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Terence McKenna - New Maps of Hyper Space

Terence McKenna - New Maps of Hyper Space

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01/19/2013

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New Maps of Hyperspace
By Terence McKenna
A talk given at the invitation of Ruth and Arthur Young of the Berkeley Institute for the Study of Consciousness, 1984. Published April 1989 in 
Magical Blend
1
magazineno. 22 and reprinted 1992 in 
The Archaic Revival.
2
In James Joyce’s
Ulysses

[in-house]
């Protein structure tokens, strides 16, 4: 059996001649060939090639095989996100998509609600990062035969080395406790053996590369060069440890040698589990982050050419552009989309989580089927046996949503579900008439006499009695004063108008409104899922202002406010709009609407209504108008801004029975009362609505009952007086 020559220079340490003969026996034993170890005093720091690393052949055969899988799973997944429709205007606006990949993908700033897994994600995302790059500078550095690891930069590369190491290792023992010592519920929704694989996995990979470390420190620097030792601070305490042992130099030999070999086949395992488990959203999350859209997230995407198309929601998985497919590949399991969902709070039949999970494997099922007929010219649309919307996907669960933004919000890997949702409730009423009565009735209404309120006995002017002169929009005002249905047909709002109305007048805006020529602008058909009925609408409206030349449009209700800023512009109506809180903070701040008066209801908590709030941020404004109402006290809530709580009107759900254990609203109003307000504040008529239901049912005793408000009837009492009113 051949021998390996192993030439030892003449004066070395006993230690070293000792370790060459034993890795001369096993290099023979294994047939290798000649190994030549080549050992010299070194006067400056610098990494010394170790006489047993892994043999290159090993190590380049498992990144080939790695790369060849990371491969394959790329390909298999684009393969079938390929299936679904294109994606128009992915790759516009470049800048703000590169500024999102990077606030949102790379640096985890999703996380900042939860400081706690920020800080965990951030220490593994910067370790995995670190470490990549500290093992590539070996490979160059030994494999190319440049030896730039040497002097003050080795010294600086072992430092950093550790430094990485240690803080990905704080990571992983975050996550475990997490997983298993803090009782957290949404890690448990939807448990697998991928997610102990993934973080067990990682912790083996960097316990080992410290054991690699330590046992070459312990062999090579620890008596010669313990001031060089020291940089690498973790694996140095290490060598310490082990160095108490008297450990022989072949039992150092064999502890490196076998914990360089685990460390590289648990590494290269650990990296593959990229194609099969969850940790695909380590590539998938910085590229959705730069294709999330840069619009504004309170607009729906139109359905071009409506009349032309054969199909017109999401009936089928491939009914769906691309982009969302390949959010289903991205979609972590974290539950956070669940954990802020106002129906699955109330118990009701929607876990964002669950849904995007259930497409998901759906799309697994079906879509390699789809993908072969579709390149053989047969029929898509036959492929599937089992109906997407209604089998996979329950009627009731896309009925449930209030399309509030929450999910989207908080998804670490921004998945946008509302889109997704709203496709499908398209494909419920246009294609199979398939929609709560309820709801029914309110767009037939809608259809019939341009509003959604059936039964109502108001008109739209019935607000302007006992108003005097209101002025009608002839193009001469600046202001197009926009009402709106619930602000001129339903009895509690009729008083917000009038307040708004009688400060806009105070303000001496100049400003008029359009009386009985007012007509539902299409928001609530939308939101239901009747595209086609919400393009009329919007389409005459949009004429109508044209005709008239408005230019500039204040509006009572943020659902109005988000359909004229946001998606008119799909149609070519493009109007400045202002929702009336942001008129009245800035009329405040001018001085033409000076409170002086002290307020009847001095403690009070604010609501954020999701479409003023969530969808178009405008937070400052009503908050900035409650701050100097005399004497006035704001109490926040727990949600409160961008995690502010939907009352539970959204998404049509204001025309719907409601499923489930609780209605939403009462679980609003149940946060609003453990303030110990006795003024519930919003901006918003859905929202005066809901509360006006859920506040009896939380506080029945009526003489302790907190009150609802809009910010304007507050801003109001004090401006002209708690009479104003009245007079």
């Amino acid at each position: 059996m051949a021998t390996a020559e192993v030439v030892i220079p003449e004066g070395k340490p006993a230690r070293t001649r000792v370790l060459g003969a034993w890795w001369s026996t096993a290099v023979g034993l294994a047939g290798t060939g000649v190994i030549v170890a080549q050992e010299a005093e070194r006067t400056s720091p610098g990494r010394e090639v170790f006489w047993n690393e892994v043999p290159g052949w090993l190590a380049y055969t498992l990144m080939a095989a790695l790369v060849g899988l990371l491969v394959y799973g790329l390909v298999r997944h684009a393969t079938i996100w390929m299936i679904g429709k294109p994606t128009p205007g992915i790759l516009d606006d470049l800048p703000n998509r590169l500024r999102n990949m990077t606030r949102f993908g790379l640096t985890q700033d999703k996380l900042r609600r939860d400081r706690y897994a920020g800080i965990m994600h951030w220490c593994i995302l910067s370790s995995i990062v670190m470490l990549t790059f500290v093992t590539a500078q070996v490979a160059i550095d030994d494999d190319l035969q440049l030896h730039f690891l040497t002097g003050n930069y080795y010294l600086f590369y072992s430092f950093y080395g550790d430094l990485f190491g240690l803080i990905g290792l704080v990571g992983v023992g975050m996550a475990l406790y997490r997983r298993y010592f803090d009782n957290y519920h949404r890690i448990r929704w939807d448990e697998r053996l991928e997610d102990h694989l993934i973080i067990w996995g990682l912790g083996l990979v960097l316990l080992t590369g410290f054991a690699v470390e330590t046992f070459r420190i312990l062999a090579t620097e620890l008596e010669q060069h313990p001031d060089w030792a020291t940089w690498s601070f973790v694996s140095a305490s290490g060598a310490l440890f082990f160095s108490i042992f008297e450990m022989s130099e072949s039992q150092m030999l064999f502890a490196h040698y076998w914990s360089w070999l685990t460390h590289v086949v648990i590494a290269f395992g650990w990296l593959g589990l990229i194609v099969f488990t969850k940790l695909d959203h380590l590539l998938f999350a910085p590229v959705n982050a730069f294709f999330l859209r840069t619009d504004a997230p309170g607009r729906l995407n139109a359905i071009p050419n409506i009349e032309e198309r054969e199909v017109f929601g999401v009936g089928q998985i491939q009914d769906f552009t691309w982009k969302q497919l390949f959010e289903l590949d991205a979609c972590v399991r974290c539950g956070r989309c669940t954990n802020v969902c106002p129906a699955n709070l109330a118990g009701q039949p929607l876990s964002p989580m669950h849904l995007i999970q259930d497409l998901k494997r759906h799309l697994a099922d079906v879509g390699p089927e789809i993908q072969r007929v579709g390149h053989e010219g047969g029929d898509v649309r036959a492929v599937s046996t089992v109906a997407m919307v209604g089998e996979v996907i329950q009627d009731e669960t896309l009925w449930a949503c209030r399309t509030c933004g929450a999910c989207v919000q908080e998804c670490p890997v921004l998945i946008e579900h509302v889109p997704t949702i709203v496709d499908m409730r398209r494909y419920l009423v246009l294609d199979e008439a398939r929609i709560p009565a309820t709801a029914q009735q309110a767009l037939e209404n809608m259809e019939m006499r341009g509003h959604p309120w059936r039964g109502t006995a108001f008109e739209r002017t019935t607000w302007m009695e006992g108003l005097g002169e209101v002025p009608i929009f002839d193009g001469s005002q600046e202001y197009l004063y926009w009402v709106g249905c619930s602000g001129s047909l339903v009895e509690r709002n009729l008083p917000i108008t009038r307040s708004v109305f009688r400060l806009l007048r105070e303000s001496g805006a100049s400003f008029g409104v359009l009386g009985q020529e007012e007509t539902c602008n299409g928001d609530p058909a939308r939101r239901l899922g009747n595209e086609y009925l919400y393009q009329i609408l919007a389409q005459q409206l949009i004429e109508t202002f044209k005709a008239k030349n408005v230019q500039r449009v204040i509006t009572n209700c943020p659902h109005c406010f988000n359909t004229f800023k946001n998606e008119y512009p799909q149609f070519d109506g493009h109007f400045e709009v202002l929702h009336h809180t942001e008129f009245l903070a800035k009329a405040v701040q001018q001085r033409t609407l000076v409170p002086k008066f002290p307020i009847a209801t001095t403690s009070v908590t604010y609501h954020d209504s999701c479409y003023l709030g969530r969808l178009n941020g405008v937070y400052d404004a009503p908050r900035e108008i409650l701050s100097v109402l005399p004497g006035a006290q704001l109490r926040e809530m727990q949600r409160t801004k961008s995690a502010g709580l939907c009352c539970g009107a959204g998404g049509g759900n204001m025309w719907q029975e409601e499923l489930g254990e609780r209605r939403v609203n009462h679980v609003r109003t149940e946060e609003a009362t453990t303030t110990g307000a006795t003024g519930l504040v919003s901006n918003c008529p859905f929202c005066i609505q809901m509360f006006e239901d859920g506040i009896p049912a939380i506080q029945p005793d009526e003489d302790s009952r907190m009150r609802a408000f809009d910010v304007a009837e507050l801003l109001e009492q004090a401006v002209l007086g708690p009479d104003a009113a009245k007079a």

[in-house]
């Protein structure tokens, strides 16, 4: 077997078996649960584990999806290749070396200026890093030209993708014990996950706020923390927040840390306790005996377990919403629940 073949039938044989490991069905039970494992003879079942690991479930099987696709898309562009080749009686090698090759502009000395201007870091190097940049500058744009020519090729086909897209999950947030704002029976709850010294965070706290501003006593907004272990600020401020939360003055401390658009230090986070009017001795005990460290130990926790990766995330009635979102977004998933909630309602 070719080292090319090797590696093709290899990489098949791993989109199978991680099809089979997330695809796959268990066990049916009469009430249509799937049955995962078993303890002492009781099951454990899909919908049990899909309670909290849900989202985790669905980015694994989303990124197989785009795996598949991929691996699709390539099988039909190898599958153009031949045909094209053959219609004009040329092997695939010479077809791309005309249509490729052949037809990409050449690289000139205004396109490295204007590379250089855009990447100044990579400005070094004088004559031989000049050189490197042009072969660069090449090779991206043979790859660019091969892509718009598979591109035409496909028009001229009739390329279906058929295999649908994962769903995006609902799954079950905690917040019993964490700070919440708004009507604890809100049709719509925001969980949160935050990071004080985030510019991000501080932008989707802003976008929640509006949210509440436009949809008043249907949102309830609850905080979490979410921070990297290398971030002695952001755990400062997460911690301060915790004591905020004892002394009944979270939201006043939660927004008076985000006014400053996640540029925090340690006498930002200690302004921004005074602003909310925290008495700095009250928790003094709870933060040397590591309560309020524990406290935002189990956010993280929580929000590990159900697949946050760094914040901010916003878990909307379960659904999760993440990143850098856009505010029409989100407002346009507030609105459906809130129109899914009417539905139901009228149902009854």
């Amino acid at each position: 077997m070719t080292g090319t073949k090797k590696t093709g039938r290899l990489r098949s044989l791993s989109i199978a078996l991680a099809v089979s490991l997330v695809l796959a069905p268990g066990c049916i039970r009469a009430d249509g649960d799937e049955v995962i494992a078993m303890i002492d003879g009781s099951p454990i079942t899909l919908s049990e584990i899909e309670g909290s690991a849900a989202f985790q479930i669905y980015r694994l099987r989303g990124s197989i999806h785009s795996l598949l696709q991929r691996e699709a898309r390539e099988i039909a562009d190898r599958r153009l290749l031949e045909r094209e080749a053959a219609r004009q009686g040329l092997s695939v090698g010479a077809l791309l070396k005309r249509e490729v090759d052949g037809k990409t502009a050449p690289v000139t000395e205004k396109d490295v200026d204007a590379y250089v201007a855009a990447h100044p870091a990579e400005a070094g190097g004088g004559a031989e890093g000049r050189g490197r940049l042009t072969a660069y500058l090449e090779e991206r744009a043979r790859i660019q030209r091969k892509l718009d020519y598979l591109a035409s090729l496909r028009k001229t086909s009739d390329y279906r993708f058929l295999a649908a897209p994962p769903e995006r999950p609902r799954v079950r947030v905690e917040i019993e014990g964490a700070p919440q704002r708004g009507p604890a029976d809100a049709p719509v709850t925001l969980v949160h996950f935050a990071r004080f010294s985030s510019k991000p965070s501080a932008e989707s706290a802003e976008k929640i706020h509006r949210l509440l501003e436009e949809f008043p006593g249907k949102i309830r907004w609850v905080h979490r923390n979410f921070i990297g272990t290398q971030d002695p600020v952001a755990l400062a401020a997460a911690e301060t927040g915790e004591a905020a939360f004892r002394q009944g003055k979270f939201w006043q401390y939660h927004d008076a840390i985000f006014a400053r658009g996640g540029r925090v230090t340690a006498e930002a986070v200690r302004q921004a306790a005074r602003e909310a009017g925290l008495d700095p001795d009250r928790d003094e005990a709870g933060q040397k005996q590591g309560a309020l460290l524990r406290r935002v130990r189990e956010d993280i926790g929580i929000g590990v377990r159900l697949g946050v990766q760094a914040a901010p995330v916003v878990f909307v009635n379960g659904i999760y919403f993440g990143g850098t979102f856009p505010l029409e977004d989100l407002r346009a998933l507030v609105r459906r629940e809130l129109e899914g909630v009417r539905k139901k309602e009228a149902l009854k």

, Stephen Dedalus tells us, “History is the nightmare fromwhich I am trying to awaken”. I would turn this around and say that history is what weare trying to escape from into dream. The dream is eschatological. The dream is zerotime and outside of history. We wish to escape into the dream. Escape is a key thingcharged against those who would experiment with plant hallucinogens. The peoplewho make this charge hardly dare face the degree to which hallucinogens are escapist.Escape. Escape from the planet, from death, from habit, and from the problem, if possible, of the Unspeakable.If one leaves aside the last three hundred years of historical experience as it unfoldedin Europe and America, and examines the phenomenon of death and the doctrine of the soul in all its ramifications—Neoplatonic, Christian, dynastic-Egyptian, and so on,one finds repeatedly the idea that there is a light body, an entelechy that is somehowmixed up with the body during life and at death is involved in a crisis in which these twoportions separate. One part loses its